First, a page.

BERLIN – Whether Berlin will decide to exempt itself from installing mandatory sprinklers in new one- and two-family dwellings is still up in the air after Monday’s public hearing.
After more than an hour of presentations on both sides of the debate by fire marshals, realtors and private citizens, the Mayor and Council delayed making a final decision on residential fire sprinklers until its Dec. 13 meeting.
“There are a lot of myths and falsities about sprinklers,” said Worcester County Fire Marshal Jeff McMahon. “Sprinklers save lives.”
McMahon supported his argument that the council should not opt out of the mandatory statewide installation of sprinklers in new homes with statistics, case studies and a nine-minute video showcasing the effectiveness of sprinklers.
“The sprinklers activate in 90-seconds,” McMahon said. “It’s like having your volunteer fire company arrive on scene immediately. … You’ll need about 300 gallons of water [for a sprinkler to put out a fire], compared to thousands if the fire department needs to show up.”
McMahon compared the 90-second sprinkler response time to the nationwide firefighter average response time, which was between 16 and 20 minutes before water would actually start flowing on scene. He admitted that Berlin’s centrally located fire department had a slightly better average, but that it was still nowhere near the 90-second mark.
Supporting his colleague, Maryland State Fire Marshal Jeff Barnard also addressed the council in support of mandatory sprinkler installation. He also stressed that while smoke-alarms may get many people out of the house, those who are incapacitated, either through handicap, age or a situation such as intoxication, might not be able to escape the fire even if alarmed. With a sprinkler system, however, the incapacitated would be much better protected.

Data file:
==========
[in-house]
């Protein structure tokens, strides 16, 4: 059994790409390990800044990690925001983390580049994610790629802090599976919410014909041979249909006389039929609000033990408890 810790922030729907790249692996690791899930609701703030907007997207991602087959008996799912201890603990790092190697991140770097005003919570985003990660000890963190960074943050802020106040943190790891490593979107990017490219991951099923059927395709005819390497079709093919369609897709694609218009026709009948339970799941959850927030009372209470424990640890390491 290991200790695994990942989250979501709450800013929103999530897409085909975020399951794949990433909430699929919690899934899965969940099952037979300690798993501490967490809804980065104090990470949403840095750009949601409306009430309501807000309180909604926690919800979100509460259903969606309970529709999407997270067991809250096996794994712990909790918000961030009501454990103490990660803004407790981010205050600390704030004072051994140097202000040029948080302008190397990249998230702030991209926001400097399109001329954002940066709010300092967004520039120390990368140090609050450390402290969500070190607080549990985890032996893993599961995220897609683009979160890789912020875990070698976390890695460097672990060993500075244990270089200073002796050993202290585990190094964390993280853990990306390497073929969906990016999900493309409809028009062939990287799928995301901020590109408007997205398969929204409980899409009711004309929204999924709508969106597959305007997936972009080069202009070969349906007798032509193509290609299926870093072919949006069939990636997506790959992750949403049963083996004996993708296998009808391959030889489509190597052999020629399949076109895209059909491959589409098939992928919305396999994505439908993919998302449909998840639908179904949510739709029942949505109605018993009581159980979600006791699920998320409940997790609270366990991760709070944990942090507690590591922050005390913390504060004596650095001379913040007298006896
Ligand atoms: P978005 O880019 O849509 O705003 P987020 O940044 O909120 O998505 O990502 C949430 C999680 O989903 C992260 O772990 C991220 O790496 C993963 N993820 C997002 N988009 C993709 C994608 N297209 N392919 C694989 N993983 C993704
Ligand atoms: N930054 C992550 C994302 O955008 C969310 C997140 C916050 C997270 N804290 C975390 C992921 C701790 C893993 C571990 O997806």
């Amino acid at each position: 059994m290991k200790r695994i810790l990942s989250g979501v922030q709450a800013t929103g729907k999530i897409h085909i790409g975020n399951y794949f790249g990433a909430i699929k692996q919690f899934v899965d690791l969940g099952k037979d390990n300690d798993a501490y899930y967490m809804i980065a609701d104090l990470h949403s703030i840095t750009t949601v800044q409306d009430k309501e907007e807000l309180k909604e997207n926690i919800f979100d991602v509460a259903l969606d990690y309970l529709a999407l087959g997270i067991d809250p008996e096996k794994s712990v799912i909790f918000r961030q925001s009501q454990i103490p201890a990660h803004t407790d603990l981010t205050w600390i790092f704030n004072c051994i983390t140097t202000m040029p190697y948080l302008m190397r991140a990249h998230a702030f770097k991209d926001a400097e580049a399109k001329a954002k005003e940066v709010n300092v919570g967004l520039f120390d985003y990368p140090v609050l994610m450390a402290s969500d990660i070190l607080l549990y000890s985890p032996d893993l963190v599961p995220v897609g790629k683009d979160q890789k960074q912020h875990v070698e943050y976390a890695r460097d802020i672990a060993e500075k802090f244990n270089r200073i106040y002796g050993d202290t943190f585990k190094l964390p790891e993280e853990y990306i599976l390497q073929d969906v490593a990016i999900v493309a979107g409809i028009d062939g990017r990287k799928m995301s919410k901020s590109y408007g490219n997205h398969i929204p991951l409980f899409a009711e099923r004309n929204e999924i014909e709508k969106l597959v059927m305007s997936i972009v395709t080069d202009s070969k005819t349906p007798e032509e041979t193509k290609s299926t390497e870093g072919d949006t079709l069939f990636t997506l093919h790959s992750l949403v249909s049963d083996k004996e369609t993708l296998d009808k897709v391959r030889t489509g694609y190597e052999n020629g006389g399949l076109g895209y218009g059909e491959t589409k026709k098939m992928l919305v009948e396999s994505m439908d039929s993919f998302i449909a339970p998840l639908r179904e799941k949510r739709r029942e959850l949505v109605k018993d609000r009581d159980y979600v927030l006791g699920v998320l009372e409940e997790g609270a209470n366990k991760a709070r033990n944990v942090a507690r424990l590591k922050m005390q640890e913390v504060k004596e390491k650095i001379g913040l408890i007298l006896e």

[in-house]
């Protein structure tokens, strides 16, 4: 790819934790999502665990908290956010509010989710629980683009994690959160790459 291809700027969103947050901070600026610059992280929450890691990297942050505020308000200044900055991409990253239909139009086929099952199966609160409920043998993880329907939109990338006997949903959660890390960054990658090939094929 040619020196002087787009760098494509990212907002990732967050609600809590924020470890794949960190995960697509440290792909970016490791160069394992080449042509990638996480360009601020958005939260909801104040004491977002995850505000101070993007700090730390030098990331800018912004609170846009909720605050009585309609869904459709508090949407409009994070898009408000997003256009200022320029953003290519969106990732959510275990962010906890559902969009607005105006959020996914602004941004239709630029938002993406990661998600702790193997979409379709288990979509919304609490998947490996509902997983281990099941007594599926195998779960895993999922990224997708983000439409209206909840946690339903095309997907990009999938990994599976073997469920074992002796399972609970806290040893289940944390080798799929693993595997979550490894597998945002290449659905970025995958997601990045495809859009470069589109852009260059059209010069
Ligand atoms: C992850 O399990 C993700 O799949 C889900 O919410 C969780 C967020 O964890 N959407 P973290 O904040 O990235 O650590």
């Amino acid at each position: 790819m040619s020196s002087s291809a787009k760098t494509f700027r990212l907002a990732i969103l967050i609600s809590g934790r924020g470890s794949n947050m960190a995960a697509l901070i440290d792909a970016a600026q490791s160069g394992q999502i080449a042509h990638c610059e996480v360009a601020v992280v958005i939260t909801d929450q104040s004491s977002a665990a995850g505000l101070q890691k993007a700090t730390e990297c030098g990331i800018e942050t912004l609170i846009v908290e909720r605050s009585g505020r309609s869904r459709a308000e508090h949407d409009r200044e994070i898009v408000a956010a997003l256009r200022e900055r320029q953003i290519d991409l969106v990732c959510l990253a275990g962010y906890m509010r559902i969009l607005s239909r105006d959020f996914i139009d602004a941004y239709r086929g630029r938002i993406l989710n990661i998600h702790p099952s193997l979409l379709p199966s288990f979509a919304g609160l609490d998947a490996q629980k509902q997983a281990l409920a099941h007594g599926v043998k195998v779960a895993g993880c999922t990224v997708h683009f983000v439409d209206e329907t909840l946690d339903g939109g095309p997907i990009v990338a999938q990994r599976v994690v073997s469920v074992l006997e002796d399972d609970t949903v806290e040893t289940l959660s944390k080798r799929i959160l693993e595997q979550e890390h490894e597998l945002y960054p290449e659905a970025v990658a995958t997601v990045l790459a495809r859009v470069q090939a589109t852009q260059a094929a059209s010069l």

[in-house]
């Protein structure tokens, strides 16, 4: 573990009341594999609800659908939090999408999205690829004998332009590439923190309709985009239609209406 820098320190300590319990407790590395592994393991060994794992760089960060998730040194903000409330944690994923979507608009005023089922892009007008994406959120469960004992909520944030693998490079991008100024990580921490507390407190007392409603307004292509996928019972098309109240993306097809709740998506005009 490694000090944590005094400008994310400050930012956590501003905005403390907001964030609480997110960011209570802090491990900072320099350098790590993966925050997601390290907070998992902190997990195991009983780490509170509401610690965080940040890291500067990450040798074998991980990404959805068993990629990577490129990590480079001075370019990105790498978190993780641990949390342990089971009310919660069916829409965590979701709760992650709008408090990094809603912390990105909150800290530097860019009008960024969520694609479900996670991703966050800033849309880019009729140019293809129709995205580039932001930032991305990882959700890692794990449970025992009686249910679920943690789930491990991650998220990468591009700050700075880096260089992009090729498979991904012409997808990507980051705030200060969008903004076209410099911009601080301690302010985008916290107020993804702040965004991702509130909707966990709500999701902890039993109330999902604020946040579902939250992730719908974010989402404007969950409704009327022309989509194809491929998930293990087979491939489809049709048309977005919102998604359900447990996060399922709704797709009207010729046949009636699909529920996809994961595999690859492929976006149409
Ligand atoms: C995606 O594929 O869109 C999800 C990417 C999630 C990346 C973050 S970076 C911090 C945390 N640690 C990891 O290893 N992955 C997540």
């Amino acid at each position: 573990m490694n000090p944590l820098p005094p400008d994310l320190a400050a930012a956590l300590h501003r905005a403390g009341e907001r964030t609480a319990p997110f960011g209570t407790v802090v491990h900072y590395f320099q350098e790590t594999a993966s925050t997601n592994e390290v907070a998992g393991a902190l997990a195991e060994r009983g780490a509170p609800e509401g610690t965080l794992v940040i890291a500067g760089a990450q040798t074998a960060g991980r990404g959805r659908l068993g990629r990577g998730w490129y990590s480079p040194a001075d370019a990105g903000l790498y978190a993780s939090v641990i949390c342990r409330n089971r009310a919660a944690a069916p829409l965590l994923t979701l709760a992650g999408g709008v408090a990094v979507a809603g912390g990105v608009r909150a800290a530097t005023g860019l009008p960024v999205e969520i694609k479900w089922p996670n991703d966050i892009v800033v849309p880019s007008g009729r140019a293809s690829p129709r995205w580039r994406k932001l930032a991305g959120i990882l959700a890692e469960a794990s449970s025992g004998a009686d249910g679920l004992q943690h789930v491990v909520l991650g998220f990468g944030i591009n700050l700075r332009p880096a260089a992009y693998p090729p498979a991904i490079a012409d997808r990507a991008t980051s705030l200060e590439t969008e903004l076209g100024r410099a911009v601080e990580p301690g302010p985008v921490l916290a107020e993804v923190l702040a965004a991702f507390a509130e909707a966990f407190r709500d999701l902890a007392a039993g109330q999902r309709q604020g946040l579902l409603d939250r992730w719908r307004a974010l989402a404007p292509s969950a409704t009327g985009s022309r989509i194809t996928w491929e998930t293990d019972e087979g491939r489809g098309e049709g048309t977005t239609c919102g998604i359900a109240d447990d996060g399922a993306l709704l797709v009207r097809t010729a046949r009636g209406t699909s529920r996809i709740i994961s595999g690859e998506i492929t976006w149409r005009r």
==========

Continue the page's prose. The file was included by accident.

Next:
As for the occasional malfunction with sprinklers and ensuing water damage, Barnard did not believe it should sway the council.
“Everything dries out, but nothing un-burns,” he said.
Berlin Fire Chief Derrick Simpson lent his support to the fire marshals, going on record for the mandatory installation of sprinklers.
On the opposite side of the spectrum, local realtors made their own presentation, this time against making the systems mandatory. Their main argument was that the cost would be too high, especially with the terrible housing market, and that whether a home has a sprinkler system should be a decision left to the owner, who could choose whether to deal with the additional expense.
“I strongly support the safety of the community, but not at the cost of making homes unaffordable,” Coastal Association of Realtors President Pat Terrill said.
Terrill ventured that smoke-alarms and the central location of the Berlin Fire Department were more than enough practical protection and that attaching more cost to a home in what has been some of the slowest real estate sales months in decades could be crippling.
John Kotoski, president of the Eastern Shore Building Association, agreed and pointed out that Berlin would not be unique by opting out of the ordinance.
“Twenty-seven states have opted out of the mandatory sprinkler ordinance,” he said. “Only two, Maryland and California, have opted in. Twelve states are pending and two haven’t brought it up yet.”
Kotoski reinforced the high cost of sprinklers should be a choice left to the owner. Additionally, he cited that there would be extra costs associated with a sprinkler system that the fire marshals did not think of, such as the expense of simply working the systems into the design of buildings and complications that could be generated during construction.
Kotoski listed some statistics of his own, saying that there was a 99.45 percent chance of surviving a home fire if hardwired smoke-alarms were installed.
“The problem is not homes without sprinklers,” he stated. “The problem is homes without working smoke-detectors.”
Berlin resident Joe Sexauer addressed the council in favor of mandatory installation.
“The state allows exemption from the ordinance for peculiar circumstances,” he said. “I don’t believe just having a central fire department is peculiar enough to justify an exemption. … the overall scheme of things this is a no-brainer.”
When it came time for the council to finally vote, most appeared to still be on the fence. Councilwoman Paula Lynch asked those in attendance to raise their hands if they were Berlin residents and approximately half of the audience put hands in the air. She then asked those residents if they would install the system optionally to again raise their hands; fewer went up this time, but there was still a scattering.
Lynch said she “wrestled with the mandate.” Councilwoman Lisa Hall agreed, but did admit that she was impressed by the sprinkler systems
“I would put one in my house,” she stated.
In the end, the council tabled the vote hoping to find more information on the possibility of insurance reductions and other pertinent data, and also to allow the council time to digest the sheer amount of information presented.